Improving the Interview Process

Many employers and employees are both finding the traditional form of job-interview outdated, especially in the modern landscape of zoom meetings and remote work arrangements. This may be the case for classic interview formats, but there are ways to reformat the interview process so that both employees and firms can find the best fit for one another.

Some firms have found success with a more structured interview process, leaving less up to the specific interviewer. This can be especially helpful at larger entities where multiple managers might be interviewing various candidates between departments. This helps to normalize interview styles depending on the role each potential employee is looking for.

This can make interview results more comparable across managerial styles and candidate results, ensuring that everyone within a department is using roughly the same interview rubric for a given position.

This approach is especially useful for more specialized or security-sensitive positions where applicants might have to send to rounds of interviews only to answer the same series of questions at each turn.

Modern HR data suggests that a shared rubric amongst each round of interviewers can make sure that with each interview the questions become more field-related or complicated as potential employees progress further along within any screening process.

This increased communication within a department might even cut the need for some interviews, thus saving a firm valuable time and labor capital.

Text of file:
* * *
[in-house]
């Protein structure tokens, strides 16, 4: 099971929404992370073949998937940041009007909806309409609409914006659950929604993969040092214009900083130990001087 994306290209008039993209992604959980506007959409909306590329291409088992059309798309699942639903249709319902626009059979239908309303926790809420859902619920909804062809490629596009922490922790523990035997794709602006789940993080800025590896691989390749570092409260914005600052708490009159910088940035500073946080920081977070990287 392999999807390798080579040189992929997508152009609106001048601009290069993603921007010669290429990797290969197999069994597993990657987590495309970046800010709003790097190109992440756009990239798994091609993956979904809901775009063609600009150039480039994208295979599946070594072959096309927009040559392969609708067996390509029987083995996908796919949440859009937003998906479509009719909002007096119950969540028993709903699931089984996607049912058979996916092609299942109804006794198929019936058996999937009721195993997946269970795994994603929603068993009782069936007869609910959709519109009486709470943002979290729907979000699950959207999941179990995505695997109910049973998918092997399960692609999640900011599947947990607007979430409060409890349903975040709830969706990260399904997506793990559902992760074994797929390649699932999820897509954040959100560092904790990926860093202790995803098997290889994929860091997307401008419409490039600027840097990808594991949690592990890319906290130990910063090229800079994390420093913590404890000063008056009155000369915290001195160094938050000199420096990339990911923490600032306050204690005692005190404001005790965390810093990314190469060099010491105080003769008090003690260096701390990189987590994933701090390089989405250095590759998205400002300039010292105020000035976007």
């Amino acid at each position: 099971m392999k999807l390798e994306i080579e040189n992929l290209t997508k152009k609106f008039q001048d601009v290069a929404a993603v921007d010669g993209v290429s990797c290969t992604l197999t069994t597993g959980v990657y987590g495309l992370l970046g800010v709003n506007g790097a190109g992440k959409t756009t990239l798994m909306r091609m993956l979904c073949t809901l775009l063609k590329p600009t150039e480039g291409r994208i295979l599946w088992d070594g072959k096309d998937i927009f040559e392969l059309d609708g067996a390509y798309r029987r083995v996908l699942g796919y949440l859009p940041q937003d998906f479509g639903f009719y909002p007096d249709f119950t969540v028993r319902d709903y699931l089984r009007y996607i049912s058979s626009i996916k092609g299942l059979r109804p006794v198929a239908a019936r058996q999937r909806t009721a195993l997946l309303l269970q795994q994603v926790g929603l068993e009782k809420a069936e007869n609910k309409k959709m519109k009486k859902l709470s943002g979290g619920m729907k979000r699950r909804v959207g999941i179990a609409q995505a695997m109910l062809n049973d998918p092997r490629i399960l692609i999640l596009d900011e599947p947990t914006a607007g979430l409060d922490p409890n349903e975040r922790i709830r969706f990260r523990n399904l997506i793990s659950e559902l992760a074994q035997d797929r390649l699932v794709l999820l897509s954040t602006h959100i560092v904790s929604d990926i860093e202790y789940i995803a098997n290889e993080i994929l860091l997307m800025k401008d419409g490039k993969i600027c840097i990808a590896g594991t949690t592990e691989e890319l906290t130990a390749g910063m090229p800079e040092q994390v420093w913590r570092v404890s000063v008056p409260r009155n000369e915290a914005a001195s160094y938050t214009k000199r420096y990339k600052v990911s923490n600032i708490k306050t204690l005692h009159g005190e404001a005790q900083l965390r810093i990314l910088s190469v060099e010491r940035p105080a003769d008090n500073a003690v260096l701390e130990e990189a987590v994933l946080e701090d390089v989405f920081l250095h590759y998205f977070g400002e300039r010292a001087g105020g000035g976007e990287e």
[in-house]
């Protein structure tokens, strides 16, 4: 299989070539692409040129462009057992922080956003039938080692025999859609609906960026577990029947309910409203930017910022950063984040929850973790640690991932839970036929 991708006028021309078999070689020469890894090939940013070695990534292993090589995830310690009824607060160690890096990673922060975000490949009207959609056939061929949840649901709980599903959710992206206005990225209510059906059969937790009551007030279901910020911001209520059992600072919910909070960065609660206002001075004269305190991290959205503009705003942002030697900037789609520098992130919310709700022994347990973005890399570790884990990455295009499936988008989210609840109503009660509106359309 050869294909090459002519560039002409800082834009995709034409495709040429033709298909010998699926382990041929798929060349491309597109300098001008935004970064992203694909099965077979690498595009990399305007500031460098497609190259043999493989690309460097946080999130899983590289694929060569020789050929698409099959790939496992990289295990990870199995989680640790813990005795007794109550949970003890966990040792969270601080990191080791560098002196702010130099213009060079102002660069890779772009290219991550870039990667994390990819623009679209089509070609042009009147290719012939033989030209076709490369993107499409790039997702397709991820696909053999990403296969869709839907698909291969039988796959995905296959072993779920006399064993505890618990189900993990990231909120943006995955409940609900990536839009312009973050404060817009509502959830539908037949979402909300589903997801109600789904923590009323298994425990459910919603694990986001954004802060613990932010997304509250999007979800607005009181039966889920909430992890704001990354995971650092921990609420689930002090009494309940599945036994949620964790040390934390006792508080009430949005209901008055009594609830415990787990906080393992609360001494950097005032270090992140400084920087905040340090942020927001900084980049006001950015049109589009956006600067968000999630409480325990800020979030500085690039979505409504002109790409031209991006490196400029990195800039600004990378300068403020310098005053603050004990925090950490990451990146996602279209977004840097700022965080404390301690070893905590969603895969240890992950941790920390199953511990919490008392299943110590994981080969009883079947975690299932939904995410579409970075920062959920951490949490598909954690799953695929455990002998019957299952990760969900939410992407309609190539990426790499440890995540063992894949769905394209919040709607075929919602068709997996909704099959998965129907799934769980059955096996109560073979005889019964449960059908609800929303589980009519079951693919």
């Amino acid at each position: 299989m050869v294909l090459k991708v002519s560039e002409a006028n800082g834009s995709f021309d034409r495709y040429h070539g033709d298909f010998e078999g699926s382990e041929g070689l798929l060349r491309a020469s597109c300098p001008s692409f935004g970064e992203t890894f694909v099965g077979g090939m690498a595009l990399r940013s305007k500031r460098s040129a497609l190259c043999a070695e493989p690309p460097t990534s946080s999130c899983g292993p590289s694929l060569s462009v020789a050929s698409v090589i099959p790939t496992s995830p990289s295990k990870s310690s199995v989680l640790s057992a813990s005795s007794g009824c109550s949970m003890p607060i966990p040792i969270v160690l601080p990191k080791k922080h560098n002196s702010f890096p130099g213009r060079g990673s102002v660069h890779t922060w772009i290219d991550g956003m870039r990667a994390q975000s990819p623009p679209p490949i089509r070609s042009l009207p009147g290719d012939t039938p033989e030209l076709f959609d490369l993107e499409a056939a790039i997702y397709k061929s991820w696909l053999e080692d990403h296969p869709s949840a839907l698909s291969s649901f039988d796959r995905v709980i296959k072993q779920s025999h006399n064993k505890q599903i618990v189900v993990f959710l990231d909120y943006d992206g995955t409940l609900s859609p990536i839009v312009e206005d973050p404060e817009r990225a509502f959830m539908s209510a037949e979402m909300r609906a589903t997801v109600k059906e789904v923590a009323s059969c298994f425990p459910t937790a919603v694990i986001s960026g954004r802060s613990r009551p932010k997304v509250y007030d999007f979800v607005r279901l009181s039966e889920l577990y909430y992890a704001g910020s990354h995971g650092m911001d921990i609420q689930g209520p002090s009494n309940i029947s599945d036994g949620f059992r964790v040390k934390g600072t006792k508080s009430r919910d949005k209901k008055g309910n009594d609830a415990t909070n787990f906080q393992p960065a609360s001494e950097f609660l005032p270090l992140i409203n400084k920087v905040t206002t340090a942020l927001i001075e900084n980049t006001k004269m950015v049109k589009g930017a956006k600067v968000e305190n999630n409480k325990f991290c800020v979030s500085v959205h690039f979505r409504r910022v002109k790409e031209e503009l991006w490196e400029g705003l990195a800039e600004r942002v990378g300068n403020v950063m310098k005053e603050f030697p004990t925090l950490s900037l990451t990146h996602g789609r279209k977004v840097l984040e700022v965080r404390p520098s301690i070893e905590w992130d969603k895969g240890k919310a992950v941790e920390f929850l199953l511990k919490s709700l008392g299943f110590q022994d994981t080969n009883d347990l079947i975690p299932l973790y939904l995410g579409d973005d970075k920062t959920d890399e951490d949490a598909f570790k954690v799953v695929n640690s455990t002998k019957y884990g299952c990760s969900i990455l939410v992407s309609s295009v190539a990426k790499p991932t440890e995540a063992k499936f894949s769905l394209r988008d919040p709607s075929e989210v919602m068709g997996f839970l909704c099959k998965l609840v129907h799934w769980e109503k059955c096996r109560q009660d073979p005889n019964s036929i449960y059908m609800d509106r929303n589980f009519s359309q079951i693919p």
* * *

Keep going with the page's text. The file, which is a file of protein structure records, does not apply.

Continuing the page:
Forward-thinking companies report the benefits of not only improving the macro-scale of the interview process but also fine-tuning things on a micro-level. Outside of very technical fields, focusing on generalized topics and work styles can prove more beneficial than stressing specific questions and data points.

Companies should focus on finding the person who thinks in a manner aligning with the requirements and responsibilities of a given position as opposed to memorizing and regurgitating a set of minute facts. Modern educational research shows that it is far easier to teach one basic information than it is to sculpt modalities of thought.

Learning how a potential employee manages inter-office conflict or works to manage multiple deadlines at once is far more telling of an individual’s long-term cultural fit than how quickly he or she can calculate how long it would take a train to travel from Chicago to Detroit.

This is not to downplay the importance of technical knowledge, as this will depend largely on the position, but employers should be aware that it is not always the most important aspect, especially when soft skills such as interpersonal negotiation or persuasive speaking are involved.

Finally, the interview process should always consider the firm’s ability to improve upon a candidate’s existing skills. A candidate might score very well on certain innate skills such as critical thinking or people skills, but he or she might not perform very well in other areas. If an employer trusts in its ability to train certain aspects of an employee, it might be worthwhile to work on an individual who is a great cultural fit otherwise.

The modern interview process is not perfect, but it can be refined for the modern workplace. Employers need to re-evaluate the needs of a given department and adjust from there. Hiring managers need to share a core rubric for a given position to reduce redundancies in the screening process, technical vs conceptual skills need to be weighted to account for each position, and firms need to consider how capable they are in training personnel up for a given position.

While this process might be time-consuming at first, it can pay long-term dividends in a business’s training and operational expenses for years to come. For further consultation on small to medium-sized business operations, is devoted to making your hiring process as efficient as possible.

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